• Significant food chain worker victories have been effective in checking corporate power and pushing for fair wages and workers rights. Just in 2012, after targeted campaigns, the Coalition of Immokalee Workers pressured Trader Joe’s to sign a Fair Food Agreement, committing to higher wages for farmworkers, basic rights, and a monitoring system to ensure follow-through. Chipotle signed the agreement a few months afterward, becoming the 11th corporation to succumb to the CIW’s pressure. Meanwhile, Brandworkers International won a significant settlement from Flaum Appetizing for unpaid wages, after a joint campaign through Focus on the Food Chain. And the Food Chain Workers Alliance and Restaurant Opportunities Centers United continue to mobilize for Congress to raise standard and tipped minimum wage by pushing the Fair Minimum Wage Act.

Here are a few ways you can get involved in reclaiming food and agriculture from the corporations:

• Join campaigns against agro-giants. Check out the Organic Consumers Association campaign against Monsanto.

• Boycott corporate-owned seeds, especially those owned by the largest agro-corporations such as Monsanto (through its brand Seminis) and Syngenta.

  • Look up corporations known to misguide the public and raise awareness about their practices. CorpWatch is a good resource. Check out their “Food and Agriculture” section.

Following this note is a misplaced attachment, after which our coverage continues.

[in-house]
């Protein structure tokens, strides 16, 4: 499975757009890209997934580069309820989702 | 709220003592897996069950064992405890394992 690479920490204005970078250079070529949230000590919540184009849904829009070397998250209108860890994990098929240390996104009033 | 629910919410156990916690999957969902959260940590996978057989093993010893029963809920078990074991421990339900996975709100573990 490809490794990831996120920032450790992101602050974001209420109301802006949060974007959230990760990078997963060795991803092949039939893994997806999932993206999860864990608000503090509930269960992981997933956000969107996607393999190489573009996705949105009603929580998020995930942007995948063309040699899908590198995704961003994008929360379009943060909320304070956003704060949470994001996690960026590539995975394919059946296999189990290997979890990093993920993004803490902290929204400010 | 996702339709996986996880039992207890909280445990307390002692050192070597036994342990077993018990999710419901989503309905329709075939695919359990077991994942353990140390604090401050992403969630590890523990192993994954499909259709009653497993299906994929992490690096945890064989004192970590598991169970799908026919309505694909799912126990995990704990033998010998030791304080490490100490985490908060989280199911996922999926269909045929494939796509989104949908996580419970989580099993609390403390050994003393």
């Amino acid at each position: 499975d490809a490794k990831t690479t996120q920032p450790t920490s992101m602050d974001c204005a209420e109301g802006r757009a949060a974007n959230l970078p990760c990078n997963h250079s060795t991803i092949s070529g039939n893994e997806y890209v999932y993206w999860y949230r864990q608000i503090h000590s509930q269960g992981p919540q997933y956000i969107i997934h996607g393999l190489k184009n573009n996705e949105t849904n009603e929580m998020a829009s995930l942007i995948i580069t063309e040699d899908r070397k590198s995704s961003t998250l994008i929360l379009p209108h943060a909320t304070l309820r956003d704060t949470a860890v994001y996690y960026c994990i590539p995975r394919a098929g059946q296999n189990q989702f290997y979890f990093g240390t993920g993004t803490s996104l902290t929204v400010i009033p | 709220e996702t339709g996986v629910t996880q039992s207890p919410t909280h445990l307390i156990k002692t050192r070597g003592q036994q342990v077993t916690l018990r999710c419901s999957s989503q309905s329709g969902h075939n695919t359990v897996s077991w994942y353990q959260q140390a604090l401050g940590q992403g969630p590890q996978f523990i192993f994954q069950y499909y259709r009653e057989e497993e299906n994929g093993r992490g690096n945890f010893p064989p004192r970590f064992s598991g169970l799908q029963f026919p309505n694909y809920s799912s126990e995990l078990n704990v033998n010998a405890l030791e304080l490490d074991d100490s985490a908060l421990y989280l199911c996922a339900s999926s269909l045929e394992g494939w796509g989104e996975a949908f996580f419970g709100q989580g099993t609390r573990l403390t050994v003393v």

• Find out what corporations are behind your favorite foods – often, organic or natural brand labels are owned by larger mainstream corporations. For example, Kashi and Horizon are owned by Kellogg and Dean Foods, respectively – both of which put up money to defeat California’s 2012 GM labeling proposition. The Cornucopia Institute (www.cornucopia.org) tracks what’s behind organic labels and provides facts about how organic they really are.

And check out these organizations and resources:

• Family Farm Defenders

• Food and Water Watch

• National Sustainable Agriculture Coalition

• Michael Pollan’s The Omnivore’s Dilemma: A Natural History of Four Meals

• Raj Patel’s Stuffed and Starved: The Hidden Battle for the World Food System

• Vandana Shiva’s Earth Democracy: Justice, Sustainability, and Peace

• “Fresh,” directed by Ana Sofia Joanes, 2009.

• “The World According to Monsanto,” directed by Marie-Monique Robin, 2008.

• “Food, Inc.,” directed by Robert Kenner, 2008.

• “Percy Schmeiser – David versus Monsanto,” directed by Bertram Verhaag, 2009.

[i] Coca-Cola Corporation, 1993 Annual Report, quoted in E.F. Schumacher, Small is Beautiful (Blond & Briggs, 1973), 8.

This piece was reprinted by Truthout with permission or license.

[-] 1 points by LeoYo (5909) 7 years ago

Walmart's Death Grip on Groceries Is Making Life Worse for Millions of People

Friday, 29 March 2013 09:33 By Stacy Mitchell, AlterNet | Report


Walmart's growing control of our food system has been to intensify the rural and urban poverty that drives unhealthy food choices. When Michelle Obama visited a Walmart in Springfield, Missouri, a few weeks ago to praise the company's efforts to sell healthier food, she did not say why she chose a store in Springfield of all cities. But, in ways that Obama surely did not intend, it was a fitting choice. This Midwestern city provides a chilling look at where Walmart wants to take our food system.